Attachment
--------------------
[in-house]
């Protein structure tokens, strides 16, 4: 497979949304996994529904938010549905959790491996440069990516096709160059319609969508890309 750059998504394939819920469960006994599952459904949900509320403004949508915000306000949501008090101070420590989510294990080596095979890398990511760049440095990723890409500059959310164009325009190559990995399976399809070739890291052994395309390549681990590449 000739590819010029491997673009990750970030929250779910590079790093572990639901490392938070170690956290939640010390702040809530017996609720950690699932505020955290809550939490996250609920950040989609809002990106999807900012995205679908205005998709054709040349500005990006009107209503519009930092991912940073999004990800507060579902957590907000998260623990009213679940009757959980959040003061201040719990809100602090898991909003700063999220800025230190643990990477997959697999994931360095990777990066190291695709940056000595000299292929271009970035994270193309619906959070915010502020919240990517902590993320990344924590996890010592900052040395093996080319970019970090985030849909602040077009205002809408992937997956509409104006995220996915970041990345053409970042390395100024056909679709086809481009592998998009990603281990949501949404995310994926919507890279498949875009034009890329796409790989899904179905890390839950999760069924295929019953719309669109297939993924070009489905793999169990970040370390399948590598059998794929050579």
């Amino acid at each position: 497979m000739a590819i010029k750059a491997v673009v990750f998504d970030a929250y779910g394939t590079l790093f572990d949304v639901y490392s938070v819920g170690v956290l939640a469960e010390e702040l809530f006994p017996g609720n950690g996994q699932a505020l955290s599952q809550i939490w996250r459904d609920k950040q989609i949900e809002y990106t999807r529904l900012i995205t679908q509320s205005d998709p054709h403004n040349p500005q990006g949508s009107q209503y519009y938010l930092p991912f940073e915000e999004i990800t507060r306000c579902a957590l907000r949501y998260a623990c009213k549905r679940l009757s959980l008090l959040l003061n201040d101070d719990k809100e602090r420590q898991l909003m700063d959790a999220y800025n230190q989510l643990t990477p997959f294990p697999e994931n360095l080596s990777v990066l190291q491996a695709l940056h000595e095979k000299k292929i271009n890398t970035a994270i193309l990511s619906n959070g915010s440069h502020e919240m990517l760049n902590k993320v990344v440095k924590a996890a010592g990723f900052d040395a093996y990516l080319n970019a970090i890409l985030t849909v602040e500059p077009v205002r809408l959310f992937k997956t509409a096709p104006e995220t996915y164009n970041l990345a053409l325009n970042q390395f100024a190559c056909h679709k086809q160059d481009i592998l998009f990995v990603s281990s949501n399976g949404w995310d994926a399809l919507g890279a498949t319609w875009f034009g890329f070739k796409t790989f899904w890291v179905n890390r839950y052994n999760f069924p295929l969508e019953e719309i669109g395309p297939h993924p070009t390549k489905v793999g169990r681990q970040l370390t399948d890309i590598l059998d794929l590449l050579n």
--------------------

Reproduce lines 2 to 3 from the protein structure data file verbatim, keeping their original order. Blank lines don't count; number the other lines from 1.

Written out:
């Protein structure tokens, strides 16, 4: 497979949304996994529904938010549905959790491996440069990516096709160059319609969508890309 750059998504394939819920469960006994599952459904949900509320403004949508915000306000949501008090101070420590989510294990080596095979890398990511760049440095990723890409500059959310164009325009190559990995399976399809070739890291052994395309390549681990590449 000739590819010029491997673009990750970030929250779910590079790093572990639901490392938070170690956290939640010390702040809530017996609720950690699932505020955290809550939490996250609920950040989609809002990106999807900012995205679908205005998709054709040349500005990006009107209503519009930092991912940073999004990800507060579902957590907000998260623990009213679940009757959980959040003061201040719990809100602090898991909003700063999220800025230190643990990477997959697999994931360095990777990066190291695709940056000595000299292929271009970035994270193309619906959070915010502020919240990517902590993320990344924590996890010592900052040395093996080319970019970090985030849909602040077009205002809408992937997956509409104006995220996915970041990345053409970042390395100024056909679709086809481009592998998009990603281990949501949404995310994926919507890279498949875009034009890329796409790989899904179905890390839950999760069924295929019953719309669109297939993924070009489905793999169990970040370390399948590598059998794929050579």
């Amino acid at each position: 497979m000739a590819i010029k750059a491997v673009v990750f998504d970030a929250y779910g394939t590079l790093f572990d949304v639901y490392s938070v819920g170690v956290l939640a469960e010390e702040l809530f006994p017996g609720n950690g996994q699932a505020l955290s599952q809550i939490w996250r459904d609920k950040q989609i949900e809002y990106t999807r529904l900012i995205t679908q509320s205005d998709p054709h403004n040349p500005q990006g949508s009107q209503y519009y938010l930092p991912f940073e915000e999004i990800t507060r306000c579902a957590l907000r949501y998260a623990c009213k549905r679940l009757s959980l008090l959040l003061n201040d101070d719990k809100e602090r420590q898991l909003m700063d959790a999220y800025n230190q989510l643990t990477p997959f294990p697999e994931n360095l080596s990777v990066l190291q491996a695709l940056h000595e095979k000299k292929i271009n890398t970035a994270i193309l990511s619906n959070g915010s440069h502020e919240m990517l760049n902590k993320v990344v440095k924590a996890a010592g990723f900052d040395a093996y990516l080319n970019a970090i890409l985030t849909v602040e500059p077009v205002r809408l959310f992937k997956t509409a096709p104006e995220t996915y164009n970041l990345a053409l325009n970042q390395f100024a190559c056909h679709k086809q160059d481009i592998l998009f990995v990603s281990s949501n399976g949404w995310d994926a399809l919507g890279a498949t319609w875009f034009g890329f070739k796409t790989f899904w890291v179905n890390r839950y052994n999760f069924p295929l969508e019953e719309i669109g395309p297939h993924p070009t390549k489905v793999g169990r681990q970040l370390t399948d890309i590598l059998d794929l590449l050579n």